I just listened to the podcast for Sounds True publications…and each time I do, I am inspired and motivated and opened anew.
Today’s episode (I have no idea how current it is…I sorta just find one and hit “play”) was an interview with the author of The Radiance Sutras, Lorin Roche. The book is a re-interpretation of the Bhairava Tantra, which is a yogic text dating back to 800 CE. Originally thought to be the words of the Divine Mother Herself, these sutras (which are short poems, almost…think Rumi, or Hafiz if you have never encountered the Yoga Sutras of Pantajali or the Bhagavad Gita) are gateways into the state of meditation.
What I loved about this interview was how Lorin explained that meditation is something that is ALWAYS available to us. The sutras are inviting us to take one breath, to do one small thing, and let our entire state of consciousness change. And, he goes on to say, that everyone seeking meditation teaching and guidance has already experienced this state at least once…but most of us have encountered it many, many times. At a time when so many of us are seeking access to peace and sanity, when so many of us are seeking teachers to guide the way, it’s wonderful to know that we have already known it, or already felt it, on some level. We are in essence, our own greatest teacher.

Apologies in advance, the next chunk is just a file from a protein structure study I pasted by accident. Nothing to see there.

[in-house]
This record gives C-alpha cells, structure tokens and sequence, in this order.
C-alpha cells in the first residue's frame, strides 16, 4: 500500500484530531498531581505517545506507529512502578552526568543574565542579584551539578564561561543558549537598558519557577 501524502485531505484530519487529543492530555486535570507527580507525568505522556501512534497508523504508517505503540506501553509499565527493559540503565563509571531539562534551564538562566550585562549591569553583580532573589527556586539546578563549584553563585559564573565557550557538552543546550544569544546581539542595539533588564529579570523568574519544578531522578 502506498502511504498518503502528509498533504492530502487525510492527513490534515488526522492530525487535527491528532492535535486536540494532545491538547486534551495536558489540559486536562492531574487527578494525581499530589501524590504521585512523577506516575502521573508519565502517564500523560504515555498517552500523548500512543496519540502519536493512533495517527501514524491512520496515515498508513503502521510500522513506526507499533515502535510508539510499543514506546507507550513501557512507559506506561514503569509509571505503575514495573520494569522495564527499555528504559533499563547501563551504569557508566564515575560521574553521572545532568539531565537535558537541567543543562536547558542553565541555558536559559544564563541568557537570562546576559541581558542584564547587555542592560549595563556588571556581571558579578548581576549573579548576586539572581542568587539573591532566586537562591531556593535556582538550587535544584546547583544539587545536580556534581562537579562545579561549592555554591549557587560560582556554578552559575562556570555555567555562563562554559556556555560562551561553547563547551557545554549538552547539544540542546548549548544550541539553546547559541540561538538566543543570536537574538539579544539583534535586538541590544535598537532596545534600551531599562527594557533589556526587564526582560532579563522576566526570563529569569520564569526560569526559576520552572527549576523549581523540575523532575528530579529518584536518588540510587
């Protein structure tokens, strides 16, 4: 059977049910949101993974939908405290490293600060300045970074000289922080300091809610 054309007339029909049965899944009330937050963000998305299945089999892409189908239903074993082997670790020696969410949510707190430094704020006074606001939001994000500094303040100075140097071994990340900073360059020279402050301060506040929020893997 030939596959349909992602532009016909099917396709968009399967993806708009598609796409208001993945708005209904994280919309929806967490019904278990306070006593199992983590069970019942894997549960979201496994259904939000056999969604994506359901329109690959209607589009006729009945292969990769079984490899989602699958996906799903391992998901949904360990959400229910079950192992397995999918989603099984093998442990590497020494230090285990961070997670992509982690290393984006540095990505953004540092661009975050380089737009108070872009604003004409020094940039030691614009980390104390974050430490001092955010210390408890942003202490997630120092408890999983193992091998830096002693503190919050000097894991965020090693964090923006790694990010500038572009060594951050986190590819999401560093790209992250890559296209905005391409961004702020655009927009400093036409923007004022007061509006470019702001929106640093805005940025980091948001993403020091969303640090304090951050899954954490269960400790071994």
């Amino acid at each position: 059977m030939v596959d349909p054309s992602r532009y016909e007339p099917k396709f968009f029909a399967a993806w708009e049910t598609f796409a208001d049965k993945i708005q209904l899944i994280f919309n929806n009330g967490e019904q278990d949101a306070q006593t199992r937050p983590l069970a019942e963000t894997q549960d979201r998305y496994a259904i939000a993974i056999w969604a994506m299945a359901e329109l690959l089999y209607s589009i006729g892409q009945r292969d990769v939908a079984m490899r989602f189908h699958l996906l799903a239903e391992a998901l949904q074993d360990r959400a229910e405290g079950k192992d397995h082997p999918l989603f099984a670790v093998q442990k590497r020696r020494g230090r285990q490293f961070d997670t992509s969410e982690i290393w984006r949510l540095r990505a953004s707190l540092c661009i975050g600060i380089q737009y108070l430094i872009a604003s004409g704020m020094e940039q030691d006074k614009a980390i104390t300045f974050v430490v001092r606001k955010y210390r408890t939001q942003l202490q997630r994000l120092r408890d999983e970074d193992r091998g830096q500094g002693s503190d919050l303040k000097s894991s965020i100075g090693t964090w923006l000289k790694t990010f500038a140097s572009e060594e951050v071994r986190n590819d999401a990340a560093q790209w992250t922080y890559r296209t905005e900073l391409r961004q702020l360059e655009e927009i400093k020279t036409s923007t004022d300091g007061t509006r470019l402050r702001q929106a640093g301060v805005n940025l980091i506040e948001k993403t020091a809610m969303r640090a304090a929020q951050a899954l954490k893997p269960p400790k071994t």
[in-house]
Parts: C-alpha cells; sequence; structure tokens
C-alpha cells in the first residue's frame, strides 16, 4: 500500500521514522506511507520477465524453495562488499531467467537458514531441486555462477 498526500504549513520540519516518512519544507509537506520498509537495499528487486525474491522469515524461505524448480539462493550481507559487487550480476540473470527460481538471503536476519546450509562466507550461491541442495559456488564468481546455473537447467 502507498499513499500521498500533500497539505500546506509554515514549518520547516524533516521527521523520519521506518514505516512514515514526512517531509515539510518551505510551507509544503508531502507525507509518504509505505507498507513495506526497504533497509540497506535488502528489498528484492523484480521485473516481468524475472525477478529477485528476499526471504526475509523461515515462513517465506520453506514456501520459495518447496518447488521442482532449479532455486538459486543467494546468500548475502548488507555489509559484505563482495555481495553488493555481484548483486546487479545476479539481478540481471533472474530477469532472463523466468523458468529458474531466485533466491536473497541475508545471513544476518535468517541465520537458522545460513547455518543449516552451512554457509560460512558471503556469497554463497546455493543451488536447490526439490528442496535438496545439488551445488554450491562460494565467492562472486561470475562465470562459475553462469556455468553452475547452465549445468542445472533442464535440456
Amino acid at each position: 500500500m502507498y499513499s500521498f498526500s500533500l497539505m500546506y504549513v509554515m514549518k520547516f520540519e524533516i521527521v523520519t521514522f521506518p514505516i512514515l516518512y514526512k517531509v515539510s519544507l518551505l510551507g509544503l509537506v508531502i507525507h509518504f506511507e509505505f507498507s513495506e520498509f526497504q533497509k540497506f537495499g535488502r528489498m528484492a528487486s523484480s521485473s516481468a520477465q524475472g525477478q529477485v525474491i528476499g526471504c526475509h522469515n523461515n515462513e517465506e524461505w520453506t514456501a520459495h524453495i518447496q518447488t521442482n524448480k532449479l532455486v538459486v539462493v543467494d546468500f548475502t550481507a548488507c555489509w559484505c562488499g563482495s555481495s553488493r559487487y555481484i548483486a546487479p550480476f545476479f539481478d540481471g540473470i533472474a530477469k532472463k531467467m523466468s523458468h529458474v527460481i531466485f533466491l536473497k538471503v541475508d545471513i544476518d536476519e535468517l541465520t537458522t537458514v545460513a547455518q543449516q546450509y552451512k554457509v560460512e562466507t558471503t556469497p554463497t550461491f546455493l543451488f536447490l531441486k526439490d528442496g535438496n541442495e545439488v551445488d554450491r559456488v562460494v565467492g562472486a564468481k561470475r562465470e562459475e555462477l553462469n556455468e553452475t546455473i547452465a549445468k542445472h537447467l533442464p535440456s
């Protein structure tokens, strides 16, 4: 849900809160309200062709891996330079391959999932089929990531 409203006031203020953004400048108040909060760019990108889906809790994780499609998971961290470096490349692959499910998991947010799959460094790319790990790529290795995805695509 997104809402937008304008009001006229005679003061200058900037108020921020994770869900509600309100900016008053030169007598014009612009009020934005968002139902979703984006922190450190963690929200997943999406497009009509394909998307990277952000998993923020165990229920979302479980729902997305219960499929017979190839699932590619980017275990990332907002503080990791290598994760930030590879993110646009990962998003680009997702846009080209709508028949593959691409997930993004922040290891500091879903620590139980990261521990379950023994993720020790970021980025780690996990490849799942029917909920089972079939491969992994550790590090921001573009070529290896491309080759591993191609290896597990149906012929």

The elusive goal of meditation is always to become deeply aware and conscious of ourSelves and our surroundings. People report feelings of peace, compassion, empathy, unconditional love, and even access to knowledge and information that they weren’t aware they had before. When we meditate with some consistency, stress levels are reduced, which increases overall well-being, and reduces risk of stress-related dis-ease (it can easily be argued that ALL dis-ease is caused by stress…so there’s that to ponder, too).
So how to we fall into meditation?
There are so many ways! The purring of a cat, a moment of admiring a sunrise or something beautiful in nature, music, dancing, singing…any creative outlet…any vehicle that brings us out of time and focused exclusively on the present moment.
Of course, we can sit formally as well…but what Lorin teaches us, is that when we can identify the places in our lives where meditation is happening spontaneously, we can develop a practice to cultivate this feeling with consistency and ease. Meditation practice is a gift, not an obligation. We sit because it’s a relief to let go of everything and enter a deeply relaxed, and deeply conscious state.
For me, spontaneous meditation happens when I am at the pottery wheel, throwing or trimming a piece of clay. It also occurs with the animals of the house, and when I am chopping vegetables, practicing asana, and chanting in Sanskrit or Hebrew. I have moments out in nature when my edges dissolve and I feel I am just the wind and light and Awake, and the world is pulsing and beautifully lush. In my HeartSpace’s arms, listening to his breathing, or feeling the weight of his arm on top of me…again, my borders give way and I am just Watching.
This is our Right as human Beings…to access this incredibly delicious, expansive, peaceful place.
Where is your doorway? How many times during the day can you find yourSelf in Presence?
Until next time,